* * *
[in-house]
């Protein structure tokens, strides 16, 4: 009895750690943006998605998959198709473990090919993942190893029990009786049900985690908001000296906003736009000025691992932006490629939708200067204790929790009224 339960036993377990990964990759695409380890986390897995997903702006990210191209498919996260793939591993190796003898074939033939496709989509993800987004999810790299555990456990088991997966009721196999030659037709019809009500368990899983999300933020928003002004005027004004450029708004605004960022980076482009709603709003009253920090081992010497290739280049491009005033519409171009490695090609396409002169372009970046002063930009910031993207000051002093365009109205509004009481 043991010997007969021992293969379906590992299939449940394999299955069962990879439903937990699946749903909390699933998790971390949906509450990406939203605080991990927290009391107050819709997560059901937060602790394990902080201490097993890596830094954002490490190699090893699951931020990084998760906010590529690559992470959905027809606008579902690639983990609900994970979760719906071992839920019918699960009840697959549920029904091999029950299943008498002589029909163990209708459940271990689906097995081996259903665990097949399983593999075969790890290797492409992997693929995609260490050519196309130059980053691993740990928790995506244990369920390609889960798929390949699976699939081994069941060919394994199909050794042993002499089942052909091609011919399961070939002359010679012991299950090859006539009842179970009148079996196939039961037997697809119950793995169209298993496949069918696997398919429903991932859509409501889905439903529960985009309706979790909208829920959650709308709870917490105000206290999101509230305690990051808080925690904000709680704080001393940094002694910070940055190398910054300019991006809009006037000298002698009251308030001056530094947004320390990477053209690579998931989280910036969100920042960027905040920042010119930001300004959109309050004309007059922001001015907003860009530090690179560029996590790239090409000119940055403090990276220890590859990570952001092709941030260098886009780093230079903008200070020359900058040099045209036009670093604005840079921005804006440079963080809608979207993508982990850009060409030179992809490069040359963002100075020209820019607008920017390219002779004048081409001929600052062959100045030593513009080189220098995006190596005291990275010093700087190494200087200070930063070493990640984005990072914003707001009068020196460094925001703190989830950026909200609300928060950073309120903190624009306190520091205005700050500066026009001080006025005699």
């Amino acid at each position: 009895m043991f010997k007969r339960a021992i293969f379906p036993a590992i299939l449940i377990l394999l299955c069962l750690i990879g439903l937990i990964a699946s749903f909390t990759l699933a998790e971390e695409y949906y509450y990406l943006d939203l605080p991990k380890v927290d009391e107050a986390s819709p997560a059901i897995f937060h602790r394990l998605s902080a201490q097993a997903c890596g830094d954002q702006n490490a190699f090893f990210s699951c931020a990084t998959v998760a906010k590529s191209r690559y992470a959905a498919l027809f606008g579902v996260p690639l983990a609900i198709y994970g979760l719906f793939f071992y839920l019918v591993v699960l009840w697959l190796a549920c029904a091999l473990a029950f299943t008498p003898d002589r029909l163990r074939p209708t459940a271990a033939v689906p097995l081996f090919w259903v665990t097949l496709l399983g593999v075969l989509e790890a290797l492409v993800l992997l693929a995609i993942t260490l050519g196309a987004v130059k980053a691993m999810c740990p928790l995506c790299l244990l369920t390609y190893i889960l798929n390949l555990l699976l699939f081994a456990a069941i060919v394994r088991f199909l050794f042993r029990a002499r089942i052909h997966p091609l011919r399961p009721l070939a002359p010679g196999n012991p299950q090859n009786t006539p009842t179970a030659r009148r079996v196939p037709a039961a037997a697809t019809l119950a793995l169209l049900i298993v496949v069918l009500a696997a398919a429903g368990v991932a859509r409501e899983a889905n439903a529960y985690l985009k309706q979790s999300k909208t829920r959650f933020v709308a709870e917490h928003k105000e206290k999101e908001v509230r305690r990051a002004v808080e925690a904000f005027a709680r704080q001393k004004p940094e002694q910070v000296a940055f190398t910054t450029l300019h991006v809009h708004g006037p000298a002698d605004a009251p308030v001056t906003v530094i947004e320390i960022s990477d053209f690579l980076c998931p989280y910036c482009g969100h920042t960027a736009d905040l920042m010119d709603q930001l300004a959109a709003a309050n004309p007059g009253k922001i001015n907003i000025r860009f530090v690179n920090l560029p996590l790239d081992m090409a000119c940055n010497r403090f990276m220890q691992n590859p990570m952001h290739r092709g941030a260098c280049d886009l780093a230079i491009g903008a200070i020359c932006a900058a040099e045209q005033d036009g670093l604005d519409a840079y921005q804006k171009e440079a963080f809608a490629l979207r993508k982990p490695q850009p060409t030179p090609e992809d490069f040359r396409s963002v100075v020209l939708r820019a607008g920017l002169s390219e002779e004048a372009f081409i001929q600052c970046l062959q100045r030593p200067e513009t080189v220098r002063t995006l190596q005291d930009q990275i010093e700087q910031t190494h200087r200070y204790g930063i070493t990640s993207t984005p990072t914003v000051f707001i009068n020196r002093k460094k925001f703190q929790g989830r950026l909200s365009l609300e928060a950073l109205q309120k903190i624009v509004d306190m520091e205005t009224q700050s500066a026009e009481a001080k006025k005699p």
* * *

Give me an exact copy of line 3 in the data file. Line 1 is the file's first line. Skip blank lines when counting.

């Amino acid at each position: 009895m043991f010997k007969r339960a021992i293969f379906p036993a590992i299939l449940i377990l394999l299955c069962l750690i990879g439903l937990i990964a699946s749903f909390t990759l699933a998790e971390e695409y949906y509450y990406l943006d939203l605080p991990k380890v927290d009391e107050a986390s819709p997560a059901i897995f937060h602790r394990l998605s902080a201490q097993a997903c890596g830094d954002q702006n490490a190699f090893f990210s699951c931020a990084t998959v998760a906010k590529s191209r690559y992470a959905a498919l027809f606008g579902v996260p690639l983990a609900i198709y994970g979760l719906f793939f071992y839920l019918v591993v699960l009840w697959l190796a549920c029904a091999l473990a029950f299943t008498p003898d002589r029909l163990r074939p209708t459940a271990a033939v689906p097995l081996f090919w259903v665990t097949l496709l399983g593999v075969l989509e790890a290797l492409v993800l992997l693929a995609i993942t260490l050519g196309a987004v130059k980053a691993m999810c740990p928790l995506c790299l244990l369920t390609y190893i889960l798929n390949l555990l699976l699939f081994a456990a069941i060919v394994r088991f199909l050794f042993r029990a002499r089942i052909h997966p091609l011919r399961p009721l070939a002359p010679g196999n012991p299950q090859n009786t006539p009842t179970a030659r009148r079996v196939p037709a039961a037997a697809t019809l119950a793995l169209l049900i298993v496949v069918l009500a696997a398919a429903g368990v991932a859509r409501e899983a889905n439903a529960y985690l985009k309706q979790s999300k909208t829920r959650f933020v709308a709870e917490h928003k105000e206290k999101e908001v509230r305690r990051a002004v808080e925690a904000f005027a709680r704080q001393k004004p940094e002694q910070v000296a940055f190398t910054t450029l300019h991006v809009h708004g006037p000298a002698d605004a009251p308030v001056t906003v530094i947004e320390i960022s990477d053209f690579l980076c998931p989280y910036c482009g969100h920042t960027a736009d905040l920042m010119d709603q930001l300004a959109a709003a309050n004309p007059g009253k922001i001015n907003i000025r860009f530090v690179n920090l560029p996590l790239d081992m090409a000119c940055n010497r403090f990276m220890q691992n590859p990570m952001h290739r092709g941030a260098c280049d886009l780093a230079i491009g903008a200070i020359c932006a900058a040099e045209q005033d036009g670093l604005d519409a840079y921005q804006k171009e440079a963080f809608a490629l979207r993508k982990p490695q850009p060409t030179p090609e992809d490069f040359r396409s963002v100075v020209l939708r820019a607008g920017l002169s390219e002779e004048a372009f081409i001929q600052c970046l062959q100045r030593p200067e513009t080189v220098r002063t995006l190596q005291d930009q990275i010093e700087q910031t190494h200087r200070y204790g930063i070493t990640s993207t984005p990072t914003v000051f707001i009068n020196r002093k460094k925001f703190q929790g989830r950026l909200s365009l609300e928060a950073l109205q309120k903190i624009v509004d306190m520091e205005t009224q700050s500066a026009e009481a001080k006025k005699p």